An online friend sent me a link to this Guardian article, which raises the issue of Stroke misdiagnosis in children and young people. The article tells the story of 13 year-old Isaac, whose stroke was caused by a hole in his heart, and whose condition was incorrectly diagnosed following a CT scan. This is exactly what happened to me five years ago. Stroke misdiagnosis among “non-typical” patients (those who are young, apparently healthy, and without ‘usual’ risk factors) is a surprisingly common and serious issue that urgently needs addressing. Here’s what happened in my own case.
As I was whisked away to hospital on that cold February morning in 2010, I recall trying my hardest to ask the ambulance paramedic “have I had a stroke?” To me this seemed the only logical explanation for the sudden horrific event which had left me half paralysed and barely able to speak. At the hospital, I was seen by an eminent Edinburgh neurologist, who breezed in with his satchel. He looked at my notes, conducted a brief examination, and sent me away for a CT scan. A CT scan is a notoriously blunt instrument in stroke diagnosis, and mine showed no abnormalities. “Good news” said the neurologist, “you haven’t had a stroke.”
“Then what on earth has happened to me?”
“Do you have a stressful job?”
“Yes I do.”
“Would you say you were suffering from stress at work?”
“It seems your body has decided to convert that psychological stress into a physical reaction.”
I was absolutely mystified. It was certainly true that I was at rock bottom mentally, and that my condition had been exacerbated by work-related stress, but was I really so damned mad that my brain had made my body just give up? What on earth could this mean? The neurologist wrote up some notes. I received no medication or treatment of any kind. I was taken to a neurology ward, rather than the stroke unit, and manouevred into a bed.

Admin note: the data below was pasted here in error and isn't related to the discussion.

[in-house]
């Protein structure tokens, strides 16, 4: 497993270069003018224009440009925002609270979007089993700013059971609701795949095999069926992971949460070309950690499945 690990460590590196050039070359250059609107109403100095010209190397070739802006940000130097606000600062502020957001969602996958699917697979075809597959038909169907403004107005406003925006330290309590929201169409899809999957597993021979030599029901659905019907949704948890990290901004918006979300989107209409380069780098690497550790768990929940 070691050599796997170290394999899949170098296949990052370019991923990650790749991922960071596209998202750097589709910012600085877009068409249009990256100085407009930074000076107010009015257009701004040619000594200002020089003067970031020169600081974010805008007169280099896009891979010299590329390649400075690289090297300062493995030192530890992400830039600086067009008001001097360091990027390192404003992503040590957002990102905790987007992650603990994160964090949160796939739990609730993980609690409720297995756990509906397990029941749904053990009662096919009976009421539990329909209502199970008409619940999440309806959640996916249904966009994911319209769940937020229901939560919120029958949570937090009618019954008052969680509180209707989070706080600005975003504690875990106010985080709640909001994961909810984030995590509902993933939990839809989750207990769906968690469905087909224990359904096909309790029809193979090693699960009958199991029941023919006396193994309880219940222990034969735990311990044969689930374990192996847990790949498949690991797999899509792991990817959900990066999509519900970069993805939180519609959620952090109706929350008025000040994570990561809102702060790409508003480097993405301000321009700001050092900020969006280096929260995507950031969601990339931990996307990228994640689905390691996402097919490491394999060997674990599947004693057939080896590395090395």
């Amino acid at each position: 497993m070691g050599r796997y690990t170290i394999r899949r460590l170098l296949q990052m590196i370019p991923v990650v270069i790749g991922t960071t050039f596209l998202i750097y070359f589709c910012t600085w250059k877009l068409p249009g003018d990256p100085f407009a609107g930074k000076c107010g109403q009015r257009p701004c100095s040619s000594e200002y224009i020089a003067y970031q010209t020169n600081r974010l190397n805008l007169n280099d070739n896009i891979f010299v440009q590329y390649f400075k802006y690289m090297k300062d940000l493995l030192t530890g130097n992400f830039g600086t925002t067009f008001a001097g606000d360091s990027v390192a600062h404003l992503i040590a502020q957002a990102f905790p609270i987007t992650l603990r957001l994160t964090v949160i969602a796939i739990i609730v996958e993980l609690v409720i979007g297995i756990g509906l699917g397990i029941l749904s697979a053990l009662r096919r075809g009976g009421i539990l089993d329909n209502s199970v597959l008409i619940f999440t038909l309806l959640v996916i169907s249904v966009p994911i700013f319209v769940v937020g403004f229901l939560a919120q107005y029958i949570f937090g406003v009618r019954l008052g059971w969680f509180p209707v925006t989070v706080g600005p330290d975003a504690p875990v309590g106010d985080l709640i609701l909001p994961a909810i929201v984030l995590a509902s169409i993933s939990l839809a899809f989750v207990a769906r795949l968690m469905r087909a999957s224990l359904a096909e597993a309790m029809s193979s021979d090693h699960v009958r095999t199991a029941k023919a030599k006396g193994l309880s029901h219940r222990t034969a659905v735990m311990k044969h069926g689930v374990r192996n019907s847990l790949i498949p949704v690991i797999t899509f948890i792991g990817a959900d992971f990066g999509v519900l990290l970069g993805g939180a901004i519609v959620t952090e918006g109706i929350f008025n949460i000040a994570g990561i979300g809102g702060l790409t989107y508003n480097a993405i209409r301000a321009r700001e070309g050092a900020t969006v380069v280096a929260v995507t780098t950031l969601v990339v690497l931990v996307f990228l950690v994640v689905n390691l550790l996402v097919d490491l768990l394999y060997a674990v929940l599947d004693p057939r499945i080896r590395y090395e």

“What’s going to happen to me?” I asked the ward sister.
“We’ll have you out of here very soon” she said.
This was early in the morning, and that first whole day and night on the ward were truly the worst hours I’ve ever spent. I recall feeling extremely peculiar – my whole body fizzed with a painful and horrible paresthesia (pins and needles). I had an appalling headache, was experiencing visual disturbances, and could hardly hear or speak. The world kept going in and out of focus, and I had no movement at all down the left side of my body. My face drooped, the left side of my mouth flopped uselessly, and I just slumped over when I tried to sit. I was brought some food, which I managed to eat with my right hand. I called the nurse when I needed a pee. Getting me to the toilet was a strange and difficult palaver – one of the many things me and my newly disabled body were going to have to get used to. Poor, ashen-looking Tom was told to go away and find me some clothes suitable for a hospital stay. Left alone, I was completely and utterly terrified. I cried with fear. Was I completely mad? What was happening to my body? What on earth was going on with me?
The following morning, I was greeted by a pleasant medical student. She very carefully conducted a full neurological examination. She took her time and was extremely thorough. My dead left leg became the focus of her particular attention. She lightly and repeatedly hit it with one of those small hammers which, until that moment, I had never really seen in use outside of a child’s play medical set. Though the leg was completely dead to me – I was unable to move it at all – it seemed that its reflexes had become extremely intense. When she hit it, it juddered and shook wildly. The student compared my left leg to my right. While the right leg displayed a brief and ‘normal’ reflex reaction, the left reacted with uncontrollable spasticity. The student disappeared, and returned some moments later with one of the ward’s junior neurologists. She demonstrated the different reactions of my two legs to the hammer. There was a hushed and animated discussion.